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Unformatted text preview: Seasonal Sunlight intensity and its affects on tree growth at Hawk Mountain Stephanie Afflerbach Biology 220W March 4, 2008 Abstract: The point of this experiment is to show whether or not the group hypothesis is supported or negated. This is shown through previous research done by other ecologists whom had done an experiment similar to what this is based off of; how the northern side of a slope of a mountain is comparative to the southern side of mountain in terms of the affect of sunlight intensity. In order to complete the experiment we sectioned off a 5m radius of a circle and then found the diameter of a max of three trees per five plots on both slopes. Then we calculated how many trees were within each plot on both sides and also determined the average diameter of each plot and graphed it to compare with the sunlight intensity taken for three days. From there it’s basically interpreting the data that was collected to see if the hypothesis was partially or fully supported or negated. Introduction: Due to previous research it has been shown that larger trees are known for that shade intensity would be denser with a larger diameter compare to a smaller diameter that could have had been exposed to mineral soil or disturbance (Naumburg 205-215). Gustafson has shown that tree growth can be affected by how much sunlight that is being produced affects the trees, such as younger trees taking in ¾ of full sunlight (212-...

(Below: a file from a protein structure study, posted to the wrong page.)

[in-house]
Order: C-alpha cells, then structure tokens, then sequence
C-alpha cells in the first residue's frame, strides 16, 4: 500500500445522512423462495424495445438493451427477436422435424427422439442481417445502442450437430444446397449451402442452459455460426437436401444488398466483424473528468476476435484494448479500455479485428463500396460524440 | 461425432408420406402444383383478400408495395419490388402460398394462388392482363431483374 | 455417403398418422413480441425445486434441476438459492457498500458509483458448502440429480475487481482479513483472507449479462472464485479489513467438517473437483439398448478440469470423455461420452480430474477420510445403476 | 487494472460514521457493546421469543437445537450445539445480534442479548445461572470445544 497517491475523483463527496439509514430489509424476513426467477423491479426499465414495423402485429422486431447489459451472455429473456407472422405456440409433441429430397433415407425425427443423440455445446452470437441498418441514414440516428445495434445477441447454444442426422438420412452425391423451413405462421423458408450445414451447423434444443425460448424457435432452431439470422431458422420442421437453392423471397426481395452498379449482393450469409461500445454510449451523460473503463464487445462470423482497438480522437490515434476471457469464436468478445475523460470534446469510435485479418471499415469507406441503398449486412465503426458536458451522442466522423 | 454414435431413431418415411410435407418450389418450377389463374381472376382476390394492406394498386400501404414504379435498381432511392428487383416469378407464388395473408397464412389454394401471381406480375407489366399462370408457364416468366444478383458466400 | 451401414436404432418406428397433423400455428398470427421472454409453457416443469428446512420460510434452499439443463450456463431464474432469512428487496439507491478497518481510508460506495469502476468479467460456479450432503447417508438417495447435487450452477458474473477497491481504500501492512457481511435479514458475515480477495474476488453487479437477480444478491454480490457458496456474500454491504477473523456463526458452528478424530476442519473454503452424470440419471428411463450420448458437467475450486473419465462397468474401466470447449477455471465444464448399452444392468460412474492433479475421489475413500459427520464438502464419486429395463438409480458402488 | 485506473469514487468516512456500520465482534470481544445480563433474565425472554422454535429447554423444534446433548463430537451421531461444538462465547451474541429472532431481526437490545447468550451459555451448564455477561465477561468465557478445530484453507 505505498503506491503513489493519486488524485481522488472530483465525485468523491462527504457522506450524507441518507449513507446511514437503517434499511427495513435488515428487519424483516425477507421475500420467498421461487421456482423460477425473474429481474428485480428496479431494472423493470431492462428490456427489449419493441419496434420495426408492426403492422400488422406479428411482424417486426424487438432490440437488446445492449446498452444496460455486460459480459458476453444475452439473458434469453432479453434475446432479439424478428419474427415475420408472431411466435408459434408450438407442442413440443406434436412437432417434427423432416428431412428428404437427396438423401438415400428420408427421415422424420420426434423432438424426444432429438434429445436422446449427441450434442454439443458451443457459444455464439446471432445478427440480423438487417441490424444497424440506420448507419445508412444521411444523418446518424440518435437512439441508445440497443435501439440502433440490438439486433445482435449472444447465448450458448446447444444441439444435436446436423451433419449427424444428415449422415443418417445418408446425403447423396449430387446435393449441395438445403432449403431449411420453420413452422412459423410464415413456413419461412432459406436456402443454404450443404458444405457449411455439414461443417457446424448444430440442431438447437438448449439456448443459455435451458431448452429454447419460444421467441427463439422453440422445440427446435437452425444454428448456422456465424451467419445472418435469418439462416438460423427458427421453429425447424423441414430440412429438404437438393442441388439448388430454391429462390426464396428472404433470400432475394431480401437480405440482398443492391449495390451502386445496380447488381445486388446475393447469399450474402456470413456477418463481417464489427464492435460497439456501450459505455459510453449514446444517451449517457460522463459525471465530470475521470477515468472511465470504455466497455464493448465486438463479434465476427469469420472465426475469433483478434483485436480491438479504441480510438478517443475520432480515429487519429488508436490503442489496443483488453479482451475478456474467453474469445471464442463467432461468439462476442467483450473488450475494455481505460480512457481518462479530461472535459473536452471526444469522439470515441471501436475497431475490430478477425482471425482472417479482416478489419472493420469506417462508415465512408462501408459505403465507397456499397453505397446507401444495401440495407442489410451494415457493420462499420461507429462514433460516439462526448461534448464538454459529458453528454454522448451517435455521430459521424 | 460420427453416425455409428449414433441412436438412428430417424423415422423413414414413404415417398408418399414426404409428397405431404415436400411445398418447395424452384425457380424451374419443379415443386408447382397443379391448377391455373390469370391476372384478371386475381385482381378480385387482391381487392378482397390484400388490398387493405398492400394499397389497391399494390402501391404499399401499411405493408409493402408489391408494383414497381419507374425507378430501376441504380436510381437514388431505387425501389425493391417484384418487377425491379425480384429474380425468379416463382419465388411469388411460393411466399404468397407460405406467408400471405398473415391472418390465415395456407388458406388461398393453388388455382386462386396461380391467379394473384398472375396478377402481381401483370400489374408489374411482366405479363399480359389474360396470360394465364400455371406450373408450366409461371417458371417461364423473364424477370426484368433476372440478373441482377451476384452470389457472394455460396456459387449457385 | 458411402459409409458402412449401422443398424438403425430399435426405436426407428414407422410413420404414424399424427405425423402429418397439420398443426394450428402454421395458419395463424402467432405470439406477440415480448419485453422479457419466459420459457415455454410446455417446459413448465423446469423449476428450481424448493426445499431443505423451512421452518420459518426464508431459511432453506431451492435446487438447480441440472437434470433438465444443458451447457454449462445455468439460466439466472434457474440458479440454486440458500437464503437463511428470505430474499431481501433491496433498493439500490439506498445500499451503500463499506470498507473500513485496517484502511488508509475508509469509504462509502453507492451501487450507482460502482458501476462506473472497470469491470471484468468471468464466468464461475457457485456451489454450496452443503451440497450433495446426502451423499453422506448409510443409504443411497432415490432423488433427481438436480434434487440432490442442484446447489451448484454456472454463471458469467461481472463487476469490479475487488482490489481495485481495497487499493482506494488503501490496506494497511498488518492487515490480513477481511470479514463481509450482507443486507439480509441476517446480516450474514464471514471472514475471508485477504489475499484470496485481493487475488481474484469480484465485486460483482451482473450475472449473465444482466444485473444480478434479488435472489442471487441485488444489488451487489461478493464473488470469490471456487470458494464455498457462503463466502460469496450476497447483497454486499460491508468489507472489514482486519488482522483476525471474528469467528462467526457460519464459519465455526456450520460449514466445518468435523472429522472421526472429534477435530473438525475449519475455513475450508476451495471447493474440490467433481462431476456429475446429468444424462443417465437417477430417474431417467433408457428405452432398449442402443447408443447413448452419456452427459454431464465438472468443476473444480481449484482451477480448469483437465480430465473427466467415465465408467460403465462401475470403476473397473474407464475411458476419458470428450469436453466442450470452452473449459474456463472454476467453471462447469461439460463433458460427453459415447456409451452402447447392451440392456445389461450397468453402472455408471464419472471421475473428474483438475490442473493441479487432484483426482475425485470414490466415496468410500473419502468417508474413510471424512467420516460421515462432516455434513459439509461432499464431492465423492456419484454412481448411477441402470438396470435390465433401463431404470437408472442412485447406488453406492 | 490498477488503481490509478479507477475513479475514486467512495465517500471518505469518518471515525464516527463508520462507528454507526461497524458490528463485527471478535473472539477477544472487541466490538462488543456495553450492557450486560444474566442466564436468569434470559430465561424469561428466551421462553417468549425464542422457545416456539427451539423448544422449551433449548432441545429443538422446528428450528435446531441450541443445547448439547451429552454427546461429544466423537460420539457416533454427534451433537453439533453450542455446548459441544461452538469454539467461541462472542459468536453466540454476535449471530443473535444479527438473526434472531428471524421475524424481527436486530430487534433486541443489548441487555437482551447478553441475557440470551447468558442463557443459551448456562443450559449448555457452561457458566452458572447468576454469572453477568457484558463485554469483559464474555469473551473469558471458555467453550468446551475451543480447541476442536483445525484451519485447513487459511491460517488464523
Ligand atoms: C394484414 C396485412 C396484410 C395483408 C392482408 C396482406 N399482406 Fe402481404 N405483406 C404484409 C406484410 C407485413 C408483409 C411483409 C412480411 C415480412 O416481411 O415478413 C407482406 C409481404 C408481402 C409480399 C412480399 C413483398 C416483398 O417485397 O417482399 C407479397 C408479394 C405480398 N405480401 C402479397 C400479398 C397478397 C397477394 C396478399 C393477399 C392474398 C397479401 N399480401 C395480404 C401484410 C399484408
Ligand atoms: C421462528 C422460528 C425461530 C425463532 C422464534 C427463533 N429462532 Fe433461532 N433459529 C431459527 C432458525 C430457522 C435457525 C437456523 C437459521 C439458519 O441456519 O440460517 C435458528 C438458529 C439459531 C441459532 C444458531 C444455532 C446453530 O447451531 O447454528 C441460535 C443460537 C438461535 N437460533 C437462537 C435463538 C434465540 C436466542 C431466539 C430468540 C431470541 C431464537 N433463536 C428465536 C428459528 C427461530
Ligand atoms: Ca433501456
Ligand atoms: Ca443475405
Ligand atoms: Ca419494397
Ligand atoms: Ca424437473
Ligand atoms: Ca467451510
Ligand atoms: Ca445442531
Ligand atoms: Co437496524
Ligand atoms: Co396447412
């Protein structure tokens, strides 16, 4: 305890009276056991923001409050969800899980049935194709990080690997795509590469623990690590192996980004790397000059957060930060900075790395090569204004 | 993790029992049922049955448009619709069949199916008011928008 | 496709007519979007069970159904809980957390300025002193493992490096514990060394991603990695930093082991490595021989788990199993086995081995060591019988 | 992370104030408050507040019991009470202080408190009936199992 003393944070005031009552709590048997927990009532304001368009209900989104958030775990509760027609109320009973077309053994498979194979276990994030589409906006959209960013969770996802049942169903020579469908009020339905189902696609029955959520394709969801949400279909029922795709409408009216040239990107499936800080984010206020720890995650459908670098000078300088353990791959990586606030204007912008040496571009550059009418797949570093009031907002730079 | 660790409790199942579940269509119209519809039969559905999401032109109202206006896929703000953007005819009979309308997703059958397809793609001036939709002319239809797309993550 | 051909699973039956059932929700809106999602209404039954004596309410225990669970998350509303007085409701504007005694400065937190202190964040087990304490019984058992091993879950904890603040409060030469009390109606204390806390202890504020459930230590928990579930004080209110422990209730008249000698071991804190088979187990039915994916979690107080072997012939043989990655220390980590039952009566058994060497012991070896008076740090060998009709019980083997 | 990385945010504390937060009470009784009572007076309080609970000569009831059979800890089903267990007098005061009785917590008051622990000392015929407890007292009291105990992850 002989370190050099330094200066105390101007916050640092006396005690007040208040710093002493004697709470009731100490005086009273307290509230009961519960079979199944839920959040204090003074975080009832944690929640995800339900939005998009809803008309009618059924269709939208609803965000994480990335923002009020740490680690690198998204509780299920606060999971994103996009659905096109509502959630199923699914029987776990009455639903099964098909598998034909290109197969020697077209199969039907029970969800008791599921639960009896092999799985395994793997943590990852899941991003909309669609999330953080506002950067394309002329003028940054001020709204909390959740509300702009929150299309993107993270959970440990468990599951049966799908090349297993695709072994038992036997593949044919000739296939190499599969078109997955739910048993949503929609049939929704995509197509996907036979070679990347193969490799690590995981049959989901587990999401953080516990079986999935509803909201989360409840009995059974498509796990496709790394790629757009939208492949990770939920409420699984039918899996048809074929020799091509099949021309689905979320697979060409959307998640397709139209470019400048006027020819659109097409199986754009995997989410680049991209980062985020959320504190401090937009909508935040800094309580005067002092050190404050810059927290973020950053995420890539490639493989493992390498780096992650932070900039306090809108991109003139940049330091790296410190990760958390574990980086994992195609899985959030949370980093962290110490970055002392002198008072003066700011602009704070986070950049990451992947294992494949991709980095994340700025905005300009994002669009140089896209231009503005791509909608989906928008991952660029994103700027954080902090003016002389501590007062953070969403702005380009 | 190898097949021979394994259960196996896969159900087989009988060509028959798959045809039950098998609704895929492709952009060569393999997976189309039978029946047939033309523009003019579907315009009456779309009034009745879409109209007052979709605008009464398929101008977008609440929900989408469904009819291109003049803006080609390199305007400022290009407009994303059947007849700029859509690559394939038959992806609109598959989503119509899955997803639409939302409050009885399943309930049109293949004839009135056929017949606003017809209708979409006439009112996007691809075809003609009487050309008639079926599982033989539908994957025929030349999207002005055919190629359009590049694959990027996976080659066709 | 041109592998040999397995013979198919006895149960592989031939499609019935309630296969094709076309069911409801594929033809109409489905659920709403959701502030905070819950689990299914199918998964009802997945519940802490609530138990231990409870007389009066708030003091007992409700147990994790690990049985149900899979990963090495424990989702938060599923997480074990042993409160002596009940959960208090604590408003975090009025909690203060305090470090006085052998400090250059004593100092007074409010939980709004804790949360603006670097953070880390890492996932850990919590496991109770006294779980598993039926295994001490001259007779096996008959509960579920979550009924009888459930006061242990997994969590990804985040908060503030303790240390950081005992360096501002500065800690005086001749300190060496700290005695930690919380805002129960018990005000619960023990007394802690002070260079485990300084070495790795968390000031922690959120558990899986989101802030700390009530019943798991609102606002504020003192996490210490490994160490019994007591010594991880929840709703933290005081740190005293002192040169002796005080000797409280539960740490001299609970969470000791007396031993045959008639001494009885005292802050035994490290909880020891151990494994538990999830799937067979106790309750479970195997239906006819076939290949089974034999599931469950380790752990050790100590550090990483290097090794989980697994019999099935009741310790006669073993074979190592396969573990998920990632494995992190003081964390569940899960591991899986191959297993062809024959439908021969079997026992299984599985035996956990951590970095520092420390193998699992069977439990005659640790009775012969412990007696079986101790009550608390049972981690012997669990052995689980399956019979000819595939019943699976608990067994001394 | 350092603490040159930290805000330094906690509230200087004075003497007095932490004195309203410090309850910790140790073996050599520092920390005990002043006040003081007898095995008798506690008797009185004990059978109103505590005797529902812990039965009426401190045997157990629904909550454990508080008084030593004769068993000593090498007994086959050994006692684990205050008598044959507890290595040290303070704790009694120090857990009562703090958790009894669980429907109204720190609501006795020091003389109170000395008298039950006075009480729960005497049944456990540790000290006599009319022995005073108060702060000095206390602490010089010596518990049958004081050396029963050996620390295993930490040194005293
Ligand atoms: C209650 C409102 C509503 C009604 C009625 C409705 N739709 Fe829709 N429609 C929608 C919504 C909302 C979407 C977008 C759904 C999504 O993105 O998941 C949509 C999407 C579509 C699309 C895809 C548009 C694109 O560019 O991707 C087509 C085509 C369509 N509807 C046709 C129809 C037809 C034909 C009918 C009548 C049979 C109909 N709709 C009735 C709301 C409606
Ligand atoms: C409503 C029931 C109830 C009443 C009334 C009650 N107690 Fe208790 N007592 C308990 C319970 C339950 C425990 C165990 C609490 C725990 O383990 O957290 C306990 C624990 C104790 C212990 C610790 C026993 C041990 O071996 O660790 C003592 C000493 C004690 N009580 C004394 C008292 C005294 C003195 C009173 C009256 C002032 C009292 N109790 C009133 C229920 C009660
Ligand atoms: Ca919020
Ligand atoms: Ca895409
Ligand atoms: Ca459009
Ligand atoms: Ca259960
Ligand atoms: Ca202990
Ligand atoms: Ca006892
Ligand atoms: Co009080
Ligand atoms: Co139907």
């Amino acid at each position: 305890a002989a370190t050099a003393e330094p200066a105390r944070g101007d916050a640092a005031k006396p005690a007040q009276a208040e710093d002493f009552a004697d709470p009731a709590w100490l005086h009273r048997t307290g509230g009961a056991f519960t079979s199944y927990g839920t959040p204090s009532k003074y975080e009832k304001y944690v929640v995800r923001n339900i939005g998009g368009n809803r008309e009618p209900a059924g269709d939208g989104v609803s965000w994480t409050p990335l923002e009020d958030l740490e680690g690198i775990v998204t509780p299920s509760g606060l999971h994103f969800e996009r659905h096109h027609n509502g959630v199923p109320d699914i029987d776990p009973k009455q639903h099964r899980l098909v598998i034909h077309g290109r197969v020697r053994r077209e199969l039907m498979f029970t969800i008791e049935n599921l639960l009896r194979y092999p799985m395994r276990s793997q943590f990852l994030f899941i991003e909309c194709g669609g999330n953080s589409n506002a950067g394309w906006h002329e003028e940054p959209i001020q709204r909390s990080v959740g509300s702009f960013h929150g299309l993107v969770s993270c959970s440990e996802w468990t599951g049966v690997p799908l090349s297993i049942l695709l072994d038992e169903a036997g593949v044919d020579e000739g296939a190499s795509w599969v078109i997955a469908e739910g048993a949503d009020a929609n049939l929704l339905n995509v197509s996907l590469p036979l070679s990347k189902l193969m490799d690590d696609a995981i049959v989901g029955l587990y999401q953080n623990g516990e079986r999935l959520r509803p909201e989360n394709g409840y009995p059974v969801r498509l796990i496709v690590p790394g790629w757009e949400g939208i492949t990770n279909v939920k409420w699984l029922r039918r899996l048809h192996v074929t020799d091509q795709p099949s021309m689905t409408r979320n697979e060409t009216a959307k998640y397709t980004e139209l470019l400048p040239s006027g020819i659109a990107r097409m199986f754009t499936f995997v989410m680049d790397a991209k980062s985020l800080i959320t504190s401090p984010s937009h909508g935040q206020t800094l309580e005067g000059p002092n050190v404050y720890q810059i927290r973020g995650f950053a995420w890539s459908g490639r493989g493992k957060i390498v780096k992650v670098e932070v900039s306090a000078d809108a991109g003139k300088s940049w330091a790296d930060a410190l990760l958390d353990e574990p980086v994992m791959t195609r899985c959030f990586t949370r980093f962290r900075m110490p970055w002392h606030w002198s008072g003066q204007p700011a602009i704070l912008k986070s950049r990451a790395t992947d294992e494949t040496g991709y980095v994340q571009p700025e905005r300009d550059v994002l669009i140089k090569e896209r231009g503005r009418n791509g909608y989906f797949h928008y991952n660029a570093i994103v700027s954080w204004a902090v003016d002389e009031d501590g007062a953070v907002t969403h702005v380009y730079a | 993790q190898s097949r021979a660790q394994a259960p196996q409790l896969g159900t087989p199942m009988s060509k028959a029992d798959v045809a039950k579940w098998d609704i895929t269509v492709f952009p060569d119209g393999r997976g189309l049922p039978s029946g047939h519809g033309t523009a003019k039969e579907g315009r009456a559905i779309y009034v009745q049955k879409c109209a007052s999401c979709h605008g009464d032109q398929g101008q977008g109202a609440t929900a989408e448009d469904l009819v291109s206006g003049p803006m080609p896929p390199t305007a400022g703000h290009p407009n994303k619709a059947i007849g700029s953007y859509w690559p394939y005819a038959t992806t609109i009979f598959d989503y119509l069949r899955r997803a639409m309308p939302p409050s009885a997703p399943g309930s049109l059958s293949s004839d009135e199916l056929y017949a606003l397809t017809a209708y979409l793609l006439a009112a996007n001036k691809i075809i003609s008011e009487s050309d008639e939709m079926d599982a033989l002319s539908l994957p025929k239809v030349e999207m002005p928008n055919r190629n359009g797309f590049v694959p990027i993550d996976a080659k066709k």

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- Spring '08
- Biology, tree growth, South Slope, Seasonal Sunlight intensity, Stephanie Afflerbach Biology, Afflerbach Biology 220W